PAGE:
Fans meet, mingle with ‘Iron Chef’ stars at Napa dinner cooked by the contestants themselves
The dumplings were things of beauty.
Cream-infused poached lobster puree and fresh herbs came tucked into a thin wrapper of chicken skin. The crispy, sauteed bundles were set in a rich broth of roasted lobster shell-bourbon dashi with sweet corn, hon shimeji mushrooms and bok choy.
As guests at Napa’s Culinary Institute of America at Copia spooned up the delicate dish, the excitement in the room was palpable. After a four-year hiatus, “Iron Chef” is back, with five of the world’s top culinary masters going head-to-head with up-and-coming chefs in a new eight-part series on Netflix. And for nearly 200 fans in Wine Country, the June 15 event was a chance to watch a sneak peek of the season finale, meet the chefs and savor a meal cooked by the celebrities themselves.
While some critics have recently called “Iron Chef” insignificant, as it bobs amid a sea of food reality TV competition shows, it was clear the Napa audience was having none of that. During the show, they cheered for the more dramatic bits, clapped for the complicated dishes that turned out successfully and giddily yelled along when chairman and martial arts master Mark Dacascos uttered his opening catch phrase, “Allez cuisine!”
The event hosted by the Napa Valley Film Festival had quickly sold out, proving that even after being on air since 1993, “Iron Chef” still has a loyal following among foodies.
One guest stood up to address the chefs after the screening, and said, tearfully, “This past two-and-a-half years of being homebound and being in my head ... to be able to watch you again ... each of you has been such a part of my life ... just thank you.”
The finale pitted Esther Choi of Brooklyn’s Mŏkbar against the “Iron Chef” team of Dominique Crenn (of the three-Michelin-starred Atelier Crenn in San Francisco); Marcus Samuelsson (a dozen restaurants across America, Canada, the Bahamas and Europe); Ming Tsai (cookbook author and culinary entrepreneur /TV celebrity); Gabriela Cámara (Contramar in Mexico City and Cala in San Francisco) and Curtis Stone in a action-packed seafood smack-down that included that delectable Lobster Bird dumpling created by Samuelsson.
In this new format, the chefs had just one hour to create their impromptu recipes, with the extra challenge that Choi and her two sous chefs had to prepare five seafood dishes against one dish each by the Iron Chefs.
Through interviews after the screening, the chefs and program hosts Alton Brown and Kristen Kish reflected on the series’ history and how to keep it relevant nearly three decades after it launched. The finale was taped more than a year ago, during COVID-19.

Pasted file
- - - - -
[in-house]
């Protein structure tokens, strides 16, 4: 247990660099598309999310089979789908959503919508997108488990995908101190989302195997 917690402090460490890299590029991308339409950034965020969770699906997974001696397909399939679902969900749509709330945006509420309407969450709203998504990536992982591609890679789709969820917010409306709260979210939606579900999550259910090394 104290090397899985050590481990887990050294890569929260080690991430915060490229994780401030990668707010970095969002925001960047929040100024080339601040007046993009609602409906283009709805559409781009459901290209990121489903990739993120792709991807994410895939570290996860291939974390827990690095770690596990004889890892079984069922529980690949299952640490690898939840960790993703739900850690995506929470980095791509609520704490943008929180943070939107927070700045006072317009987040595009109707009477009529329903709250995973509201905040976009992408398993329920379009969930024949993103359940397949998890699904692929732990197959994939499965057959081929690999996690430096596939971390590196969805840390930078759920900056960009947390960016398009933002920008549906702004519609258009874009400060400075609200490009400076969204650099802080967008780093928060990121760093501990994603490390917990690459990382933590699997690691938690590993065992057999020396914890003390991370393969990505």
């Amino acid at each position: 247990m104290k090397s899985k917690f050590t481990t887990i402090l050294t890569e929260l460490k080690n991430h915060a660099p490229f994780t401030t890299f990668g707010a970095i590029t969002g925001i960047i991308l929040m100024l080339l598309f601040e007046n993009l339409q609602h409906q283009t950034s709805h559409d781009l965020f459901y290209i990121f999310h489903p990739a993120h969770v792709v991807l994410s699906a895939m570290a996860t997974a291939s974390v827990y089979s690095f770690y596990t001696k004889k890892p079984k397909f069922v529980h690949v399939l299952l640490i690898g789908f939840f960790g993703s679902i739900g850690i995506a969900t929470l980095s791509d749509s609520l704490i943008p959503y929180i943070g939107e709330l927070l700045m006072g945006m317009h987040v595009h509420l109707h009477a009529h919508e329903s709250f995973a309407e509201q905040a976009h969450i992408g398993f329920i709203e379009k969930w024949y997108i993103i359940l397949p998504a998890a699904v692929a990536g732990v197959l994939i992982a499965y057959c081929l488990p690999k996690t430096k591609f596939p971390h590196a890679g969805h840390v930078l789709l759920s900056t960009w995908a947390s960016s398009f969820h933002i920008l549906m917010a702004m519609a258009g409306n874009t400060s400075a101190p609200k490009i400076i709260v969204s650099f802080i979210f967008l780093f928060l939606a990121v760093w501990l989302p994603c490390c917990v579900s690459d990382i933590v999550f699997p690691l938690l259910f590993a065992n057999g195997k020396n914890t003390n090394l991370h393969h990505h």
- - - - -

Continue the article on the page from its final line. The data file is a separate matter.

“It’s incredible to think that we did it during the pandemic — wondering do we matter anymore,” mused Samuelsson about the many restaurants forced to close across the world. “So for me, the show became therapeutic, since we express ourselves through our food.”
Cámara agreed, noting that the timing added extra stress to an already demanding competition.
“I wanted to do the show because it was a really hard time for us,” she said. “It was the end of the pandemic, but not really over yet, so we were all rethinking what we were doing.”
Pitting Choi’s team of three against the “Iron Chef” team of five seemed unfair at first, Tsai said. But Brown interrupted.
“She was working with a machine she knows, so in sync with her sous chefs,” he said. “The Iron Chefs frankly have their own agendas. Yes, we’re going to win as a team. But ha, really, screw you. And the Iron Chefs haven’t worked together before and have no sous chefs, so it’s easy to lose track of things.”
Even for highly accomplished chefs like Crenn, the competition remains a standout among other culinary shows.
“The battle was a good experience of cooking together,” she said. “Even though it’s like, hey, I’m in the weeds, wow, I learned a lot. And it was amazing to watch the culinary artistry, though sometimes I had to wonder — and I won’t say who they were — what the hell are they doing (with their dish)?”
So who reigned supreme, in the bid to capture the prize of the famous Golden Knife? Spoiler alert: The Iron Chef team won the battle, leaving Choi, 36, feeling “surreal and emotional,” as she scored 82 points from judges including original “Iron Chef” Masaharu Morimoto, ultimately losing by just one point.
But viewers haven’t seen the last of Choi, the chef promised, hinting the reimagined competition would continue.
“I lost,” she said. “Losing is losing, whether it be by a lot or a little. But I’m glad, in a way, because now I get to be on Season 2 for my redemption.”